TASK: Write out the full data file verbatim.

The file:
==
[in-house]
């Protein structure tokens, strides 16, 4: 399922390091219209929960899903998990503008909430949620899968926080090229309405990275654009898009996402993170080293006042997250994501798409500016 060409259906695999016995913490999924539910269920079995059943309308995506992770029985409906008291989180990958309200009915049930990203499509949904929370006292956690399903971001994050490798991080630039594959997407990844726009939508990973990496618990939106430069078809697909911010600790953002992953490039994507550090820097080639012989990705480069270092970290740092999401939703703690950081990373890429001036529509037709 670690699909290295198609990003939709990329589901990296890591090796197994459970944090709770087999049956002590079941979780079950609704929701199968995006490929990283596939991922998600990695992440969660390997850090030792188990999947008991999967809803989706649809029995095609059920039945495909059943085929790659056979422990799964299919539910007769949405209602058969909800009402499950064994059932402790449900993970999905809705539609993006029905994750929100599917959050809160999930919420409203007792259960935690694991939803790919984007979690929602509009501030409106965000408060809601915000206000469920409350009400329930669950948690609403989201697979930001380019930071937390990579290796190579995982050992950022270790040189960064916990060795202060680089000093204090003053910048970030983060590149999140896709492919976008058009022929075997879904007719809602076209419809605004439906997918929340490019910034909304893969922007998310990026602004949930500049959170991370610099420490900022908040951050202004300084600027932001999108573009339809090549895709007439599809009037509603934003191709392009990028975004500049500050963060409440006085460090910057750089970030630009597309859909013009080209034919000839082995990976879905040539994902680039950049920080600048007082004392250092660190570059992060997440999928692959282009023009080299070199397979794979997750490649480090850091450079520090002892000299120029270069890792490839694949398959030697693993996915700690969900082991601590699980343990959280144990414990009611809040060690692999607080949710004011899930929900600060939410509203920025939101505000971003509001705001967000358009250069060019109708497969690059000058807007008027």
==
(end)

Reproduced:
[in-house]
């Protein structure tokens, strides 16, 4: 399922390091219209929960899903998990503008909430949620899968926080090229309405990275654009898009996402993170080293006042997250994501798409500016 060409259906695999016995913490999924539910269920079995059943309308995506992770029985409906008291989180990958309200009915049930990203499509949904929370006292956690399903971001994050490798991080630039594959997407990844726009939508990973990496618990939106430069078809697909911010600790953002992953490039994507550090820097080639012989990705480069270092970290740092999401939703703690950081990373890429001036529509037709 670690699909290295198609990003939709990329589901990296890591090796197994459970944090709770087999049956002590079941979780079950609704929701199968995006490929990283596939991922998600990695992440969660390997850090030792188990999947008991999967809803989706649809029995095609059920039945495909059943085929790659056979422990799964299919539910007769949405209602058969909800009402499950064994059932402790449900993970999905809705539609993006029905994750929100599917959050809160999930919420409203007792259960935690694991939803790919984007979690929602509009501030409106965000408060809601915000206000469920409350009400329930669950948690609403989201697979930001380019930071937390990579290796190579995982050992950022270790040189960064916990060795202060680089000093204090003053910048970030983060590149999140896709492919976008058009022929075997879904007719809602076209419809605004439906997918929340490019910034909304893969922007998310990026602004949930500049959170991370610099420490900022908040951050202004300084600027932001999108573009339809090549895709007439599809009037509603934003191709392009990028975004500049500050963060409440006085460090910057750089970030630009597309859909013009080209034919000839082995990976879905040539994902680039950049920080600048007082004392250092660190570059992060997440999928692959282009023009080299070199397979794979997750490649480090850091450079520090002892000299120029270069890792490839694949398959030697693993996915700690969900082991601590699980343990959280144990414990009611809040060690692999607080949710004011899930929900600060939410509203920025939101505000971003509001705001967000358009250069060019109708497969690059000058807007008027």